Convolutional neural network CNN is a Supervised Deep Learning used for Computer Vision. The process of Convolutional Neural Networks can be devided in five steps: Convolution, Max Pooling, Flattening, Full Connection.
STEP 1 - Convolution At the bases of Convolution there is a filter also called Feature Detector or Kernel. We basically multiply the portion of the image by the filter and we check the matching how many 1s have in common.
The resulting image on the top right of the figure above is called Feature Map. That essentially is the number of convolved features. The result is a reduction of the input image information. When we have a 2 that means we reduce the image, but a 4 means that we reduce even more the original image, and that make the image easier to be processed. The question is if there are losing information applying the filter Feature Detector. The higher the number we have in the Feature Map, the better is the filtering process and that means we are not losing much feature.
Essentially, we create multiple Feature Maps as many filter of Feature Detection we need (e.g. edge detect, blur detect, emboss detect).
STEP 2 - ReLU Layer This is the Rectified Linear Unit function, an additional step on top of Convolution. The reason why the ReLU is used is to increase the non-linearity. The reason we want to increase non-linearity is because images are highly non-linear, that is why we want to break up linearity.
What the ReLU does for example in a black and white image, is to eliminate the linear component created by the shadows in an image. In fact, shadows are shown in a picture like linear progression of grey scale,and we can exclude using the ReLU this too detailed information.
STEP 3 - Max Pooling Typically, we can have a feature (e.g. a dog) of an image presented in many different positions or orientations. We have to be sure that our neural network has a property called Spatial Invariance. This means, it doesn’t care where the features are located in different environment, or if they are closer, or a bit further apart: our Neural Network need to have the flexibility to find out feature. To obtain that we use Pooling.
From the figure above, we used the Max Pooling. We take a box of 2x2 pixel from the Feature Map previously created, we find the maximum value, and we report it in the Pooled Feature Map. We repeat this process moving the 2x2 box in the Feature Map. The result is that we are still preserving the features, and because we are taking the maximum of the pixels we are accounting for any distortions and possible spatial or textural or other kind of distortion. Moreover, another benefit of pooling is we are reducing the number of parameters, and so we are preventing overfitting. That is like in humans, because what is important for the vision is not to see exactly all the features that can be noisy, but humans disregarding the unnecessary information. There are lots of types of pooling, and evaluating the type of pooling is crucial. There is a very important article about that which is called: Evaluation of Pooling operations in Convolutional Architectures for Object Recognition by Dominik Scherer. There is also a very useful online tool that we can use to have a better idea about what happen during the Convolution and Pooling process, and we can check the tool by clicking here.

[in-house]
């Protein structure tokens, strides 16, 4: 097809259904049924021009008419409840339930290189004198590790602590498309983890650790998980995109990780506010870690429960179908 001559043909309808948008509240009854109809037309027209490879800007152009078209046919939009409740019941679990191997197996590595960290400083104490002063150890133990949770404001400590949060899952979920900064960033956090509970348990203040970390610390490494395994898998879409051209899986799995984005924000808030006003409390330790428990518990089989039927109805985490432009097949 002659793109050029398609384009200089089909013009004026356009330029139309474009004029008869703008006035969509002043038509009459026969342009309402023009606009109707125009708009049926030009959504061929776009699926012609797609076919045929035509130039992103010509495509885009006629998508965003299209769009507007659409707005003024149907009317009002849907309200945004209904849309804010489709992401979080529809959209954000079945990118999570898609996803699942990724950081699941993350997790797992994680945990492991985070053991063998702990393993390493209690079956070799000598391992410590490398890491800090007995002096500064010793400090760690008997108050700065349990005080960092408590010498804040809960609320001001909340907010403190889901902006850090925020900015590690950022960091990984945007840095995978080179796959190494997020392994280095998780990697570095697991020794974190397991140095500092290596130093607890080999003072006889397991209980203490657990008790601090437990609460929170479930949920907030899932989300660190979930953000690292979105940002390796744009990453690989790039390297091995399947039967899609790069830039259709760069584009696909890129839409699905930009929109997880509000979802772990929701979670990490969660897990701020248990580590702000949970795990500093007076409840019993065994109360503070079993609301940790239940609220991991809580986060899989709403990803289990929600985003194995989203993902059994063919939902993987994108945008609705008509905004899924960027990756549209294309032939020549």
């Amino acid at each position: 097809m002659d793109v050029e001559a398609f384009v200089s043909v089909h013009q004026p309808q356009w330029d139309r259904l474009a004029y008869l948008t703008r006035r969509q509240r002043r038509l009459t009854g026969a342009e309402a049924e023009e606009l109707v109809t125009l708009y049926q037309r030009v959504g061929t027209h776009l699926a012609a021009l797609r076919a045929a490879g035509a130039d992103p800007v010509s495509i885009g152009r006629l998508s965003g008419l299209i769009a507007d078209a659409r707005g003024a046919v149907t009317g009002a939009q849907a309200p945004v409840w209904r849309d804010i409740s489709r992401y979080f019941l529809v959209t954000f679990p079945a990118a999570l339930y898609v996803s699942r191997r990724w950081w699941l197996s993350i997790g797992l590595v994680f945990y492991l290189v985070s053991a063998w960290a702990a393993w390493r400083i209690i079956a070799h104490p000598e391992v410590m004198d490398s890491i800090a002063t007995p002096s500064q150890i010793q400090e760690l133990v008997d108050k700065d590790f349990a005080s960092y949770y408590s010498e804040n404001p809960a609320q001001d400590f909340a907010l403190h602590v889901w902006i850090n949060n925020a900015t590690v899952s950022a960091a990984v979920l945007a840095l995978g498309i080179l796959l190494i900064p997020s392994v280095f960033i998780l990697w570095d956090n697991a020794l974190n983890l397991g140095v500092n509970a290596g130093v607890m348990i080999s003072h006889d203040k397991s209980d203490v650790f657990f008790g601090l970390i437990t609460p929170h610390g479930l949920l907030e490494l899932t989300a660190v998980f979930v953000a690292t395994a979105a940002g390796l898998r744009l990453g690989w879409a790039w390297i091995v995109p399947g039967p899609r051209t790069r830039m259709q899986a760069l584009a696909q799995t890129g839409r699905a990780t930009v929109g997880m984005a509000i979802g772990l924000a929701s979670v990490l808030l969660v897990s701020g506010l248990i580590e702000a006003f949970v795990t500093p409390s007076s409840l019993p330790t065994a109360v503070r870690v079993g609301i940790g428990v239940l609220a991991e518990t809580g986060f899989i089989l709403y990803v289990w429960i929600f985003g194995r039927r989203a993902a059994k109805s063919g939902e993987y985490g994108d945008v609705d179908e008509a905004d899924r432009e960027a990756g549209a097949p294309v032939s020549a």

STEP 4 - Flattening The Flattening process simply means to reorder the Pooled Feature Map in a single column. We do that, because this vector now is ready to be used as an input of an ANN for further processing. The entire process describe till now can be summarized by the figure below.
STEP 5 - Full Connection The Flattened vector that we described above, now is used as an input in a Fully Connected ANN. With fully connected we mean that the hidden layer is fully connected. This is by definition a CNN. The purpose of this is to combine our features into more attributes to predict the classes even better. In fact, combining more attributes (e.g. edge detect, blur detect, emboss detect) help to predict better the images. The figure below shows as an example the neurons activated for a Dog.
The links between neurons and output colored in violet for dog, and green for cat, tell us which are the important neurons for dog and cat respectively. The figure below, summarize all the steps till now considered.
Softmax and Cross Entropy From the figure about the detection of the dog, we found 0.95 Dog, and 0.05 Cat. The question is how these two values add up to 1. That is possible only introducing the Softmax Function, the formula is the following:
As described by the formula in the figure above, the Softmax Function is a generalization of the Logistic Function, and it makes sure that our prediction add up to 1. Most of the time the Softmax Function is related to the Cross Entropy Function. In CNN, after the application of the Softmax Function, is to test the reliability of the model using as Loss Function the Cross Entropy Function, in order to maximize the performance of our neural network. There are several advantages to using the Cross Entropy Function. One of the best is that if for instance at the start of backpropagation the output value is much smaller than the actual value, the gradient descent will be very slow. Because Cross Entropy uses the logarithm, it helps the network to assess even large errors.
Occipital lobe and CNN It is common to link the Occipital Lobe of the human brain to CNN. In fact, CNNs are responsible for computer vision, recognition of images and objects, which makes them a perfect link to the occipital lobe.